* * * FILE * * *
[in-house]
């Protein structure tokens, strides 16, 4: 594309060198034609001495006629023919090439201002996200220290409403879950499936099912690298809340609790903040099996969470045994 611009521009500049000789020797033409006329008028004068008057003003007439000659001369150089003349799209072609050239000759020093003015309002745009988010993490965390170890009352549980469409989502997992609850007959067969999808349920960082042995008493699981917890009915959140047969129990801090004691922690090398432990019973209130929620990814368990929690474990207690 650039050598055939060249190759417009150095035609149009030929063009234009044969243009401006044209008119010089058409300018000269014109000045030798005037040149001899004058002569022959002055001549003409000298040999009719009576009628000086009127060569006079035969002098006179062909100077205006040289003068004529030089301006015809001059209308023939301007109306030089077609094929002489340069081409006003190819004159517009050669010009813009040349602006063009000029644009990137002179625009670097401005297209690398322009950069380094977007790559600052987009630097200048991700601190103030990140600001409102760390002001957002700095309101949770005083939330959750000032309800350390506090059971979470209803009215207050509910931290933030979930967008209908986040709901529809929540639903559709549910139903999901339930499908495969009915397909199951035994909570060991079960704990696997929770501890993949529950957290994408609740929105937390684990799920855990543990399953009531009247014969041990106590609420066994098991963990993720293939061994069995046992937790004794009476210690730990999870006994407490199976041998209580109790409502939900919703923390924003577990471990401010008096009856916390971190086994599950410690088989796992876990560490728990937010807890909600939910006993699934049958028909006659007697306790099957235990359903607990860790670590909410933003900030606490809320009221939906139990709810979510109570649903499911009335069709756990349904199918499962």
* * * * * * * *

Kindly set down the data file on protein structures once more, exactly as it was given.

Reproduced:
[in-house]
């Protein structure tokens, strides 16, 4: 594309060198034609001495006629023919090439201002996200220290409403879950499936099912690298809340609790903040099996969470045994 611009521009500049000789020797033409006329008028004068008057003003007439000659001369150089003349799209072609050239000759020093003015309002745009988010993490965390170890009352549980469409989502997992609850007959067969999808349920960082042995008493699981917890009915959140047969129990801090004691922690090398432990019973209130929620990814368990929690474990207690 650039050598055939060249190759417009150095035609149009030929063009234009044969243009401006044209008119010089058409300018000269014109000045030798005037040149001899004058002569022959002055001549003409000298040999009719009576009628000086009127060569006079035969002098006179062909100077205006040289003068004529030089301006015809001059209308023939301007109306030089077609094929002489340069081409006003190819004159517009050669010009813009040349602006063009000029644009990137002179625009670097401005297209690398322009950069380094977007790559600052987009630097200048991700601190103030990140600001409102760390002001957002700095309101949770005083939330959750000032309800350390506090059971979470209803009215207050509910931290933030979930967008209908986040709901529809929540639903559709549910139903999901339930499908495969009915397909199951035994909570060991079960704990696997929770501890993949529950957290994408609740929105937390684990799920855990543990399953009531009247014969041990106590609420066994098991963990993720293939061994069995046992937790004794009476210690730990999870006994407490199976041998209580109790409502939900919703923390924003577990471990401010008096009856916390971190086994599950410690088989796992876990560490728990937010807890909600939910006993699934049958028909006659007697306790099957235990359903607990860790670590909410933003900030606490809320009221939906139990709810979510109570649903499911009335069709756990349904199918499962």